This project could be lumped together with the Boundary Estate, however, in terms of its entry sequence and relationship of dwellings to the city-at-large it is distinct if not more interesting than its predecessor. Its exterior is defined as a perimeter block with monumentalised archways which mark the leaving of the city and entry into a precinct. Within the perimeter there are a series of courts defined by freestanding blocks. The courts have alternating uses – entry courts and gardens, today replaced by parking and gardens. The project proposes a city with a city with distinct places. Entry into the blocks themselves are based on the Model Dwelling type – open stairs leading to short galleries.
This type could be seen as related to the Peabody model but here there is an effort to make a place out of the in-between spaces. In addition, most previous projects of this type are based on a courtyard or single contained space. The Bourne Estate proposes a district with a network of passages and paths. It is interesting in that it is both apart from the city but proposes its own urban identity on the interior. The clarity of the layout also means that it avoids labyrinthine confusion. From any point on the interior you can see the perimeter block and understand that the ‘city’ is just beyond.
Where the Boundary Estate makes a sincere effort on the quality of design and materials on the exterior (but less so on the interior spaces) here there is considerable thought put into articulation of the circulation spaces. In places galleries and paths are defined by thick solid low walls and in others by railings. The distribution of materials and formal language is consistent throughout avoiding both overly pragmatic or decorative resolution. The galleries are well used in places and appropriately more frequently on the upper levels. This includes flower boxes and benches but is also still used to hang laundry. This suggests not just an extension of leisure activities into the exterior but also functional ones. In places residents have built in custom designed flower boxes making more permanent inroads into the galleries than that provided by mobile flower boxes or pots. Some galleries are barren but do not necessarily project a sense of neglect. In general, the upkeep and retrofits on the estate respect the intentions and character of the original design, however, in places some of the entries have been handled crudely (caged in entry-ways) projecting an atmosphere of insecurity.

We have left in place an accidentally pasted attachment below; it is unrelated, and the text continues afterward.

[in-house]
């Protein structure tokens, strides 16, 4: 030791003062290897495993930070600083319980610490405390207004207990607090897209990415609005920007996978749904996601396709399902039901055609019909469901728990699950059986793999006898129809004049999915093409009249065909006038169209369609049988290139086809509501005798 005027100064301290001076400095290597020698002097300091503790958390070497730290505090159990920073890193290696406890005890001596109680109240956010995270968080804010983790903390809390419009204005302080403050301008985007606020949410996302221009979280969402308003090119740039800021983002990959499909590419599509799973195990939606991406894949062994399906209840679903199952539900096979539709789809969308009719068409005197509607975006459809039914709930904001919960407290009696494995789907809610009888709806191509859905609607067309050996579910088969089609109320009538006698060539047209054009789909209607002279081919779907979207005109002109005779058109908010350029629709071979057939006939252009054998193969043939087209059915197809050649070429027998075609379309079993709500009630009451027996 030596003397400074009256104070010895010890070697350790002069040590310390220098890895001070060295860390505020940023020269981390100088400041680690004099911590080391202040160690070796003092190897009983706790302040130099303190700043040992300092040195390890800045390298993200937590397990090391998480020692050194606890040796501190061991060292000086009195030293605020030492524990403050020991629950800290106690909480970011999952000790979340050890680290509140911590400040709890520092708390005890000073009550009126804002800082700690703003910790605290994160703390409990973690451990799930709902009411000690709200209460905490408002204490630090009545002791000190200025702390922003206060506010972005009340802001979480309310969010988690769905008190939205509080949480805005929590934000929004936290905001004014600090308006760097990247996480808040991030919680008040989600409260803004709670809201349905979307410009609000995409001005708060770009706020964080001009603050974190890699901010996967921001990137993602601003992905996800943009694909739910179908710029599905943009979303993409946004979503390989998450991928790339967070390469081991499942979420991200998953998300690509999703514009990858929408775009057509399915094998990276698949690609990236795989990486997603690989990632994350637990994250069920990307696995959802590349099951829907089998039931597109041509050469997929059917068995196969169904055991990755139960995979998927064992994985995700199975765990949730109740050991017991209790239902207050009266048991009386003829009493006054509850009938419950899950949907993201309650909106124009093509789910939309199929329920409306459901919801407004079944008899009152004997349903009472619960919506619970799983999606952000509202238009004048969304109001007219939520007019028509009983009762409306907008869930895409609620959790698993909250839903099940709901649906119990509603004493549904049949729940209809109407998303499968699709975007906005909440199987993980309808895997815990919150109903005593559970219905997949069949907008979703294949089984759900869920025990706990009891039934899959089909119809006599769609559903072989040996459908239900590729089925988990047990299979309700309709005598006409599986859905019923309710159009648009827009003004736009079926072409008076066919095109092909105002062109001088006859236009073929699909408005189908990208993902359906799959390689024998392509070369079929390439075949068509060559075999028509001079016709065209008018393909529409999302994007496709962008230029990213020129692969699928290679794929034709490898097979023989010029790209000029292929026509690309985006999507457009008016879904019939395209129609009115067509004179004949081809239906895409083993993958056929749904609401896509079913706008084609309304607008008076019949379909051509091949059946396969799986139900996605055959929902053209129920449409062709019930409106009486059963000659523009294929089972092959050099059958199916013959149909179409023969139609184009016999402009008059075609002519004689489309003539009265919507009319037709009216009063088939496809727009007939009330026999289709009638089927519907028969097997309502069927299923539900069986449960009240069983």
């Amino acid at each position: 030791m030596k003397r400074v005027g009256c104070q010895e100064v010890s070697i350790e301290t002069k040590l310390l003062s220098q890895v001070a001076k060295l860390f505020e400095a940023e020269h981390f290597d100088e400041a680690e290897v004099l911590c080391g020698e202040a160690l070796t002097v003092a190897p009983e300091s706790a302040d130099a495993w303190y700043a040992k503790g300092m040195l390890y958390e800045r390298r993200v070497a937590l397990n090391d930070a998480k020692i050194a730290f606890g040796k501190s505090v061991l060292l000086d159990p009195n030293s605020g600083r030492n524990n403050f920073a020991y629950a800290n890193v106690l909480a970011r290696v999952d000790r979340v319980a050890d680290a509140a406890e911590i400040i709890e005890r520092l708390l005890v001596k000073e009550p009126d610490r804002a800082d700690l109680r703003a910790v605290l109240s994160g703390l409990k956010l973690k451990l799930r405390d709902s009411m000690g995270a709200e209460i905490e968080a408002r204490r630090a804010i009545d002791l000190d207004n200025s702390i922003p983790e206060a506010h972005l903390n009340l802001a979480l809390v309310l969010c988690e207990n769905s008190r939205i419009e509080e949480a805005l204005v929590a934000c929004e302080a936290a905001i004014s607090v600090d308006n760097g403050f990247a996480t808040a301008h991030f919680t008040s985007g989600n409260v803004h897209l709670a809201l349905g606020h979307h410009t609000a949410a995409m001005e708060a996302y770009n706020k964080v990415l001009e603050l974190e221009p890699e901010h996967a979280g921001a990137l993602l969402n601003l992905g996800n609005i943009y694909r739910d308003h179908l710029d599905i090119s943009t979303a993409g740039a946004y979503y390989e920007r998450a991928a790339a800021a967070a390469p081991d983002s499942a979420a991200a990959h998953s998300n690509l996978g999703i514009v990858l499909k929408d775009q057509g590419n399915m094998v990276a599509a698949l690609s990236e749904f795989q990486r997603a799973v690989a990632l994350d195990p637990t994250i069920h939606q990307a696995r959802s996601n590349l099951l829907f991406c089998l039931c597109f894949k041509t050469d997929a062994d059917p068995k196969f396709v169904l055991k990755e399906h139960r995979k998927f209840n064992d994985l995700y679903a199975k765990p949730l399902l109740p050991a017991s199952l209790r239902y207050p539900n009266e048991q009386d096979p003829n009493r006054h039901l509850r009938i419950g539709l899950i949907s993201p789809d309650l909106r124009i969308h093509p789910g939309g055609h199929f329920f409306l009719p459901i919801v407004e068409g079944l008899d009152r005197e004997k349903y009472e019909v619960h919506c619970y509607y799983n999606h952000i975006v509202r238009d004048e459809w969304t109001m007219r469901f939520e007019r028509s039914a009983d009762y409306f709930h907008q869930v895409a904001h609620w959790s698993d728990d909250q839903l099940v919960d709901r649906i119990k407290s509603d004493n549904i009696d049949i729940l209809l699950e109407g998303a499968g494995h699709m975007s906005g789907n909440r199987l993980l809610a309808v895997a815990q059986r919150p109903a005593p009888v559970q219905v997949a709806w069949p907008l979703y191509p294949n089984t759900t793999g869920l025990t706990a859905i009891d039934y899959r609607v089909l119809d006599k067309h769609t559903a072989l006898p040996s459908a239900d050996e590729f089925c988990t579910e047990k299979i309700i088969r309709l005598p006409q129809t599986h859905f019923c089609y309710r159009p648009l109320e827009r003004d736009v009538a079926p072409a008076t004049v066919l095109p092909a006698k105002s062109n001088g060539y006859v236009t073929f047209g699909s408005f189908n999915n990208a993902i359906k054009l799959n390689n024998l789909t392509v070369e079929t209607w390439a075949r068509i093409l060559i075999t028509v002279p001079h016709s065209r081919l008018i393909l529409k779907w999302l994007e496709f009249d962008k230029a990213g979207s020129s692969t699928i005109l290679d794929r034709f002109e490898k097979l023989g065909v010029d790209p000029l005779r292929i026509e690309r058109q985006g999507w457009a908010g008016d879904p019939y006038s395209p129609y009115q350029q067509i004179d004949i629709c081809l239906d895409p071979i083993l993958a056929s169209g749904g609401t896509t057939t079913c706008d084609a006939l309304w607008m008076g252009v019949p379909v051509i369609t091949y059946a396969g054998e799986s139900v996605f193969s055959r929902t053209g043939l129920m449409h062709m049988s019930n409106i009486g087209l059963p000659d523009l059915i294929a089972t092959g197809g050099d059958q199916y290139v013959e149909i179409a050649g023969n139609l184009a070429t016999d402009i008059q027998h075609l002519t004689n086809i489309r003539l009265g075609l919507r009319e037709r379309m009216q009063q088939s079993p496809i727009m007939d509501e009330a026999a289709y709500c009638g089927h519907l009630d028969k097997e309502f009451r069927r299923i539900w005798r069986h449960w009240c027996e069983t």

- street (city) ⇒ archway (threshold) ⇒ walk along interior street/paths (estate territory) ⇒ enter courtyard (local block territory) ⇒ enter stair hall (own block) ⇒ gallery ⇒ door (no. varies)
- Weak; emphasis is on the urban ensemble; however, the identity of some individual blocks is good due to the clear and differentiated order of the planning.
- Black & white images courtesy of London Metropolitan Archive (https://collage.cityoflondon.gov.uk).
- Colour images courtesy of Matthew West.
- Analytical drawings courtesy of Matthew West.
- Map courtesy of OS Digimap.
Previous Entry 16. The Court Bury Fields
Next Entry 18. Tonbridge Houses